Movie Theater Captioning, Part 4 of 4: We’re Not Done Yet

Open captioning is great. The captions are right there on the screen. We don’t need to self-identify and pick up a viewing device. The theaters don’t need any special equipment – they just select the open-caption option from the digital data package, and the captions appear for that showing. While we like open captions, the… Continue reading Movie Theater Captioning, Part 4 of 4: We’re Not Done Yet

Movie Theater Captioning, Part 3 of 4: A National Requirement

The U.S. Department of Justice, which is empowered to enact regulations implementing the ADA, had shown a mild interest in movie captioning as early as 2008, when it indicated that it might enact regulations at some future time. Then in July 2010, very shortly after the Harkins decision came down, DOJ proposed regulations that would… Continue reading Movie Theater Captioning, Part 3 of 4: A National Requirement

Movie Theater Captioning, Part 2 of 4: The Tide Turns

While courts were struggling with the concept of movie captioning, technical developments were moving in the right direction. Although under no legal obligation to do so, most movie studios began providing captioning for their releases, and furnished the captions free of charge to the theaters. Also, the theaters and studios were moving closer to digital… Continue reading Movie Theater Captioning, Part 2 of 4: The Tide Turns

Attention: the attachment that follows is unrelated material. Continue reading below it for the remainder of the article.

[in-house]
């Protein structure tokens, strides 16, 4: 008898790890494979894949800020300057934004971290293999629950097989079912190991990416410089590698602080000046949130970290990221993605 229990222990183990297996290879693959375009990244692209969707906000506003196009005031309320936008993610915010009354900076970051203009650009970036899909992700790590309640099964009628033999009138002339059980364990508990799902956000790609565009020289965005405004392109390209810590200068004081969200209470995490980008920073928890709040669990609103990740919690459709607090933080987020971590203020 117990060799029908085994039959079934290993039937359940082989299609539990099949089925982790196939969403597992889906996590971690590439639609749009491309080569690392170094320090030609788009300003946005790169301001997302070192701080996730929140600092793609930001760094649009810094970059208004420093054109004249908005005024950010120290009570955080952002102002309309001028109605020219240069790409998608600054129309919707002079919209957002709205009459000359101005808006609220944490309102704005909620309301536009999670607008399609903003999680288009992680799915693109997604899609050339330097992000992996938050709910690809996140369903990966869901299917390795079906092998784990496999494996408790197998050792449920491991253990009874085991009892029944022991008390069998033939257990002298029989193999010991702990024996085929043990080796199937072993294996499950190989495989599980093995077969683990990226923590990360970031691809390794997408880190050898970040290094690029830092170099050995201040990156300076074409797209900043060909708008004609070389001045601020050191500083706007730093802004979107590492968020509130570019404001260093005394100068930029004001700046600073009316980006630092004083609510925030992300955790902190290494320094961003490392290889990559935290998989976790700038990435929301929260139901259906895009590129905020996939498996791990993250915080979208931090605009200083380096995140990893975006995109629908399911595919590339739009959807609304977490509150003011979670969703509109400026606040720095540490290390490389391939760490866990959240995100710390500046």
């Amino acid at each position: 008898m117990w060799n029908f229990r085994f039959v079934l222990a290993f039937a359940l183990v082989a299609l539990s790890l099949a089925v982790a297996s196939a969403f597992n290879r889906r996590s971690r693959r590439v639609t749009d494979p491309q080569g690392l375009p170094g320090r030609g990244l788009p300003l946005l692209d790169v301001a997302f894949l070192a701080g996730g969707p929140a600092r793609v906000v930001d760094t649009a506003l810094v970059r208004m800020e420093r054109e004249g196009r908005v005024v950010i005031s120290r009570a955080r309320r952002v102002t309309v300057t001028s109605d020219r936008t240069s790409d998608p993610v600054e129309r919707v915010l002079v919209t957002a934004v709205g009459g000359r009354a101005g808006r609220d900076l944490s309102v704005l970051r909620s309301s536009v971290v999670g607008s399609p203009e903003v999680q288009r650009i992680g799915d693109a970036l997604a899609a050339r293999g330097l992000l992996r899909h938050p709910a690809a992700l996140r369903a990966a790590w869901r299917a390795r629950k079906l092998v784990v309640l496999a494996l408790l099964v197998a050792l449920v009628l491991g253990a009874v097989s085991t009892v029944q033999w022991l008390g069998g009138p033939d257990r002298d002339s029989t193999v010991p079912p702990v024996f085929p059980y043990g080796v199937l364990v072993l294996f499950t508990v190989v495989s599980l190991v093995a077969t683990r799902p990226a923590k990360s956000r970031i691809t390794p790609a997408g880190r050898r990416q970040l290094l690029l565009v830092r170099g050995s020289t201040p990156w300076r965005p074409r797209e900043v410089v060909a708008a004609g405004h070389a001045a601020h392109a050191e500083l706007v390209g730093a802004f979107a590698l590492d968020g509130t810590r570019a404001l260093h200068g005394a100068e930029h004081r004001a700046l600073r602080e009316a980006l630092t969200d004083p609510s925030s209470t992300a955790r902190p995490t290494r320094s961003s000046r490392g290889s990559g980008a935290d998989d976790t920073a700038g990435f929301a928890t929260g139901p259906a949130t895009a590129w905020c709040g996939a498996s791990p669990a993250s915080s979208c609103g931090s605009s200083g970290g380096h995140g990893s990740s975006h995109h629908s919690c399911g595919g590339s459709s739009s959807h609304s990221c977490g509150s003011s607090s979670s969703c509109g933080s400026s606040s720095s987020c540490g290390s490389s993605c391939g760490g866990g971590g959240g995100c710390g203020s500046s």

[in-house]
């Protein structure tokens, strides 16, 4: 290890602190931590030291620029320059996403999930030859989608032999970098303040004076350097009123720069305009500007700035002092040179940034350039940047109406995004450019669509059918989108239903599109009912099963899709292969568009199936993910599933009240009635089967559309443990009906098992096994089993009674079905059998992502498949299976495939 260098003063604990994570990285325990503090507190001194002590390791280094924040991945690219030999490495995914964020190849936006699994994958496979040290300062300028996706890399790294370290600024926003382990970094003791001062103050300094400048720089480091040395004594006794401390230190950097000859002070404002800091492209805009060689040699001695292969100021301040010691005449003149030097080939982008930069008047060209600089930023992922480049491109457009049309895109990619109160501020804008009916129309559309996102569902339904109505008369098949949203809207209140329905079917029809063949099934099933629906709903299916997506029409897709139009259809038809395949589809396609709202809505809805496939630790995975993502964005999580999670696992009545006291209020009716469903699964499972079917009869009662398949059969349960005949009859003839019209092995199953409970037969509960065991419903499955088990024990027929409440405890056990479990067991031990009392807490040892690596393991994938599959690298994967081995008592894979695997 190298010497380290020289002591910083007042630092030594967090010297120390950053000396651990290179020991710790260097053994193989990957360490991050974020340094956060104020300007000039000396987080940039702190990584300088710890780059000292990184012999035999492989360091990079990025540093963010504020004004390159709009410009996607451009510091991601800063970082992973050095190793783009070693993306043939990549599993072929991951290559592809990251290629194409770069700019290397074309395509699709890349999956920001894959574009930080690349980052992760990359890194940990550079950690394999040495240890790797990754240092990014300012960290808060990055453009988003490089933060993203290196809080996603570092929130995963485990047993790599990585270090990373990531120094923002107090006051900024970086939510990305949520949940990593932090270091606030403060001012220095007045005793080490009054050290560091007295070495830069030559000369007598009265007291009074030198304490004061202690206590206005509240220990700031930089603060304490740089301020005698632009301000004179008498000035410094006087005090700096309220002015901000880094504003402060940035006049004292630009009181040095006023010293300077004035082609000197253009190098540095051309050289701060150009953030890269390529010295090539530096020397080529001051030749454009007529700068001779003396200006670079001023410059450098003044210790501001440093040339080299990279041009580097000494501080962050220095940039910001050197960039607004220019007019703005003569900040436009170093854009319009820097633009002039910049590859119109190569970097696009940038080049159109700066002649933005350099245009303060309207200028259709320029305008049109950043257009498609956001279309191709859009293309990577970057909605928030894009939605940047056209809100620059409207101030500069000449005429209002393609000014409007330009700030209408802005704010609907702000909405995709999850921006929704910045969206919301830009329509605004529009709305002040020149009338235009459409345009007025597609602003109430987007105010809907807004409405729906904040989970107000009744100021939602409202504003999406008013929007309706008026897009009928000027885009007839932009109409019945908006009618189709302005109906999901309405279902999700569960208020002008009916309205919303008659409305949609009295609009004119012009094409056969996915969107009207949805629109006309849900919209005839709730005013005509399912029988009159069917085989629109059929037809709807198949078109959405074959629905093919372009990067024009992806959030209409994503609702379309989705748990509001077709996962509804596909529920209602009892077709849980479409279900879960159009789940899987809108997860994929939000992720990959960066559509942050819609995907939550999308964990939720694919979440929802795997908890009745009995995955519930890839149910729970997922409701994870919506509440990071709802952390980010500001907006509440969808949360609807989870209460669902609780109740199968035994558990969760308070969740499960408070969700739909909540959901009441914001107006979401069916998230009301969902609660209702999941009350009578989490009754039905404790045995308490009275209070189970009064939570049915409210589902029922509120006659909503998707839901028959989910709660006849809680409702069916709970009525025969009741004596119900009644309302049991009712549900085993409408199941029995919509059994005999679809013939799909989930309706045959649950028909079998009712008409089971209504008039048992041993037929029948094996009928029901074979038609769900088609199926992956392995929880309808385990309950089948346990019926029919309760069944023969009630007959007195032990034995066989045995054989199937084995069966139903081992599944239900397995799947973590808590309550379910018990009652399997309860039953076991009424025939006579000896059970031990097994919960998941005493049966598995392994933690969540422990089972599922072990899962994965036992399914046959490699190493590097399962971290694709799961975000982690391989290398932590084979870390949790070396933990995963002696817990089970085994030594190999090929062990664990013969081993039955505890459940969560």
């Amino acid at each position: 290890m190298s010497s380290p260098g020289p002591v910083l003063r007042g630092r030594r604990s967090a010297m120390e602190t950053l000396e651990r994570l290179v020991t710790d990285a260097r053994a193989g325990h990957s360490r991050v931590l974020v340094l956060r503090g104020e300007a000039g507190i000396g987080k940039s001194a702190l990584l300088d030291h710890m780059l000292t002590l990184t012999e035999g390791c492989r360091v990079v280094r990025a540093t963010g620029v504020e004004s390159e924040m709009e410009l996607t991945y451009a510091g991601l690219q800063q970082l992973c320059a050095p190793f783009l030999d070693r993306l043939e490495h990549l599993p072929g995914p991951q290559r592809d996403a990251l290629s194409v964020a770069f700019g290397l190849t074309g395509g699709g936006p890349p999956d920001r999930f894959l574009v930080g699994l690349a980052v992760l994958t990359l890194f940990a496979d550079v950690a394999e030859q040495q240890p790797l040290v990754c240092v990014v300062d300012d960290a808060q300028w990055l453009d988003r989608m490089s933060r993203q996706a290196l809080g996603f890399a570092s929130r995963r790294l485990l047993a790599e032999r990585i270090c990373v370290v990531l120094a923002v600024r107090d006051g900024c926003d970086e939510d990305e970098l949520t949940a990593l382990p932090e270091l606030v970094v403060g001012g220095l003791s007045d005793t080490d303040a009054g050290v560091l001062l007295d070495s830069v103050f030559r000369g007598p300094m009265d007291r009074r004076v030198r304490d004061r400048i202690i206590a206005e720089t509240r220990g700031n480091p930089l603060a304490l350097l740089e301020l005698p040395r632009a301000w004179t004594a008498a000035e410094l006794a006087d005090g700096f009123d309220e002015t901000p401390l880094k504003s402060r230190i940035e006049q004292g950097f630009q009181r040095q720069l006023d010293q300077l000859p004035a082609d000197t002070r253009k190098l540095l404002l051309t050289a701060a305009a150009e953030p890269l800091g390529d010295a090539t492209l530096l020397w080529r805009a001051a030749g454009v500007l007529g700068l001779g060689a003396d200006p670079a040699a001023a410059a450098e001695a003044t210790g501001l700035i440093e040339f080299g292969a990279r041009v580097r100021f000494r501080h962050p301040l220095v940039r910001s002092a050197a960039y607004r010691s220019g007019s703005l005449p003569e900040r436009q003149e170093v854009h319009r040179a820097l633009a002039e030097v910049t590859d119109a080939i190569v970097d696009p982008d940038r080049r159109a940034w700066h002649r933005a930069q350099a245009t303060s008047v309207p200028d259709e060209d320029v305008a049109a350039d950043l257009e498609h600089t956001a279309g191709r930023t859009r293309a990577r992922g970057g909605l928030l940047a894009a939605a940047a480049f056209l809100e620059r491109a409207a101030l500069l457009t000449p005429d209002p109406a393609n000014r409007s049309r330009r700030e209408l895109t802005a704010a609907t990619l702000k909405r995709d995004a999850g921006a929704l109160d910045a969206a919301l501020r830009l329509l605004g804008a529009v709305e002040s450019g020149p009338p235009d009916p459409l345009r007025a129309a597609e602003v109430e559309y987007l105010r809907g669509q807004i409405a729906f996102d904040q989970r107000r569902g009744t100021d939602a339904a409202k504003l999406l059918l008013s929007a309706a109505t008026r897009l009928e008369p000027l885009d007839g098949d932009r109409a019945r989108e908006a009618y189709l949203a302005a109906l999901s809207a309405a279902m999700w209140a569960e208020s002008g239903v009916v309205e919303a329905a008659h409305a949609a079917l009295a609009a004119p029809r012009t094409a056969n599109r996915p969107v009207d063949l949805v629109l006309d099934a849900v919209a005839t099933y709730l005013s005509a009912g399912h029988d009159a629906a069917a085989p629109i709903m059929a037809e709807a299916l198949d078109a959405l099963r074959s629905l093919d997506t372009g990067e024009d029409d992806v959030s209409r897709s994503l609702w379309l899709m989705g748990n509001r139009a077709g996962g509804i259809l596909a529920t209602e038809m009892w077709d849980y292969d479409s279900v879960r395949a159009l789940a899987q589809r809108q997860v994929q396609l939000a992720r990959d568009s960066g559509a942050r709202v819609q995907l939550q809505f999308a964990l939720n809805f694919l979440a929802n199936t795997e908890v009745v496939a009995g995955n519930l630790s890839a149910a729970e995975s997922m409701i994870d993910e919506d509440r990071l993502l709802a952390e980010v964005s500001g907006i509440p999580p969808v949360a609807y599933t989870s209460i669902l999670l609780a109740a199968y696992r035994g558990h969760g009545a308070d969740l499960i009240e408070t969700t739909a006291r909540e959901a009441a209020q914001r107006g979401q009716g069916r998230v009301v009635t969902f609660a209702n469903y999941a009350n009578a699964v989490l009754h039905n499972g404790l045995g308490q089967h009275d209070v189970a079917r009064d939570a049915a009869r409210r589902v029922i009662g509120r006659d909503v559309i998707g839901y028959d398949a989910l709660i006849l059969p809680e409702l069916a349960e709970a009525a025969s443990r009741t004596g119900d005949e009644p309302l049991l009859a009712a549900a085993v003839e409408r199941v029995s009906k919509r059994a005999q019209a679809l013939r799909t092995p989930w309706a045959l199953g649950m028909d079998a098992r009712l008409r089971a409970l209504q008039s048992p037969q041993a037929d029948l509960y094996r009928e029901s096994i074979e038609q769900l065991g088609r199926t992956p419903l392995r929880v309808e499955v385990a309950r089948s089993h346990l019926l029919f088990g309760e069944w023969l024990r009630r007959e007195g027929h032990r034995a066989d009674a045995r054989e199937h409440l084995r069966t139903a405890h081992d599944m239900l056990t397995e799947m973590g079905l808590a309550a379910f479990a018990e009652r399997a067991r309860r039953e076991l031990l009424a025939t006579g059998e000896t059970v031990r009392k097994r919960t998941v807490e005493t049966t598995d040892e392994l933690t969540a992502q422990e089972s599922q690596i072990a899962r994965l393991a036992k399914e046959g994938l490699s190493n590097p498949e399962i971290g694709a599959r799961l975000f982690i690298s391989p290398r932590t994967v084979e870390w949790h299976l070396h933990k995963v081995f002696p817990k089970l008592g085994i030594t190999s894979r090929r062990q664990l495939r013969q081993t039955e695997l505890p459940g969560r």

Movie Theater Captioning, Part 1 of 4: A Wonderful Statute and an Unexpected Problem

Going to the movies remains America’s favorite night out, but ever since the movies added sound to the moving picture, millions of us with hearing loss have been unable to fully enjoy that experience. Thanks to the Americans with Disabilities Act, the efforts of a number of DHHBA members, and advances in technology, we should… Continue reading Movie Theater Captioning, Part 1 of 4: A Wonderful Statute and an Unexpected Problem